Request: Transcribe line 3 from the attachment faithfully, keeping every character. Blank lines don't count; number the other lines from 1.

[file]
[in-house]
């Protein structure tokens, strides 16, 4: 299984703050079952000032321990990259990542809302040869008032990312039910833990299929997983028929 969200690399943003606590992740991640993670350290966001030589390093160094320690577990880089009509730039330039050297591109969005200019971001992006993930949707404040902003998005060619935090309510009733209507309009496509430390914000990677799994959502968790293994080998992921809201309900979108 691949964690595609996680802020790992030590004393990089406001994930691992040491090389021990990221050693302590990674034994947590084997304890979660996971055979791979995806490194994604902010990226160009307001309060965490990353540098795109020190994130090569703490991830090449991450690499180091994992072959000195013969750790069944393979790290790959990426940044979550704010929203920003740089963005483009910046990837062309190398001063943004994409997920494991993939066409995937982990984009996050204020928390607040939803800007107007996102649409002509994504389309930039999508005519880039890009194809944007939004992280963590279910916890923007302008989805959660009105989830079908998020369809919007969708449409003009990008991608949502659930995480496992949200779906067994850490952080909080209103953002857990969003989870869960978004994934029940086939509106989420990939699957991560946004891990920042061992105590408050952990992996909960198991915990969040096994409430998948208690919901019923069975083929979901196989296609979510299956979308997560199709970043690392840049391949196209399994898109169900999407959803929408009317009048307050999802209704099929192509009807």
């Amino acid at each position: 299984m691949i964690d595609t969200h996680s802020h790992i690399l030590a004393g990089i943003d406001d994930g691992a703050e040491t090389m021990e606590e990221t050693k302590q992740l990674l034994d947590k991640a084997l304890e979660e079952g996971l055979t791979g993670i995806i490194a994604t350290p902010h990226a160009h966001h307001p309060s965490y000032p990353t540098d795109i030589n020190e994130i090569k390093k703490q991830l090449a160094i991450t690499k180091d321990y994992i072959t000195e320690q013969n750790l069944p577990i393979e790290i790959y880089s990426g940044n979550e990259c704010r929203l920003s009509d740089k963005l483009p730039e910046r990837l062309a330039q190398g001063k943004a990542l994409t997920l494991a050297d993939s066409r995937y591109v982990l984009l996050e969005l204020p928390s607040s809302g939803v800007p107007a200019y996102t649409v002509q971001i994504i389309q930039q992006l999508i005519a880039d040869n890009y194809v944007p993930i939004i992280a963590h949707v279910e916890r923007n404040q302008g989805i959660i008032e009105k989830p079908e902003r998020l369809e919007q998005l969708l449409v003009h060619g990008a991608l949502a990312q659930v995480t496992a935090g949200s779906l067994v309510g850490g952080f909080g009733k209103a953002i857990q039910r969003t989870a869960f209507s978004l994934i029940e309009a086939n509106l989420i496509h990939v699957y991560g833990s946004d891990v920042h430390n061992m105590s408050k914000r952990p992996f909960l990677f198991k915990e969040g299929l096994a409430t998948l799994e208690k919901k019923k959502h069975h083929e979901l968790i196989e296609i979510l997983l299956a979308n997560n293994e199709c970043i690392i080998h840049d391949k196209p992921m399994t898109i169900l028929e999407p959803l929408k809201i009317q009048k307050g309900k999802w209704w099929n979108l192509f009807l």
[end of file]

């Amino acid at each position: 299984m691949i964690d595609t969200h996680s802020h790992i690399l030590a004393g990089i943003d406001d994930g691992a703050e040491t090389m021990e606590e990221t050693k302590q992740l990674l034994d947590k991640a084997l304890e979660e079952g996971l055979t791979g993670i995806i490194a994604t350290p902010h990226a160009h966001h307001p309060s965490y000032p990353t540098d795109i030589n020190e994130i090569k390093k703490q991830l090449a160094i991450t690499k180091d321990y994992i072959t000195e320690q013969n750790l069944p577990i393979e790290i790959y880089s990426g940044n979550e990259c704010r929203l920003s009509d740089k963005l483009p730039e910046r990837l062309a330039q190398g001063k943004a990542l994409t997920l494991a050297d993939s066409r995937y591109v982990l984009l996050e969005l204020p928390s607040s809302g939803v800007p107007a200019y996102t649409v002509q971001i994504i389309q930039q992006l999508i005519a880039d040869n890009y194809v944007p993930i939004i992280a963590h949707v279910e916890r923007n404040q302008g989805i959660i008032e009105k989830p079908e902003r998020l369809e919007q998005l969708l449409v003009h060619g990008a991608l949502a990312q659930v995480t496992a935090g949200s779906l067994v309510g850490g952080f909080g009733k209103a953002i857990q039910r969003t989870a869960f209507s978004l994934i029940e309009a086939n509106l989420i496509h990939v699957y991560g833990s946004d891990v920042h430390n061992m105590s408050k914000r952990p992996f909960l990677f198991k915990e969040g299929l096994a409430t998948l799994e208690k919901k019923k959502h069975h083929e979901l968790i196989e296609i979510l997983l299956a979308n997560n293994e199709c970043i690392i080998h840049d391949k196209p992921m399994t898109i169900l028929e999407p959803l929408k809201i009317q009048k307050g309900k999802w209704w099929n979108l192509f009807l």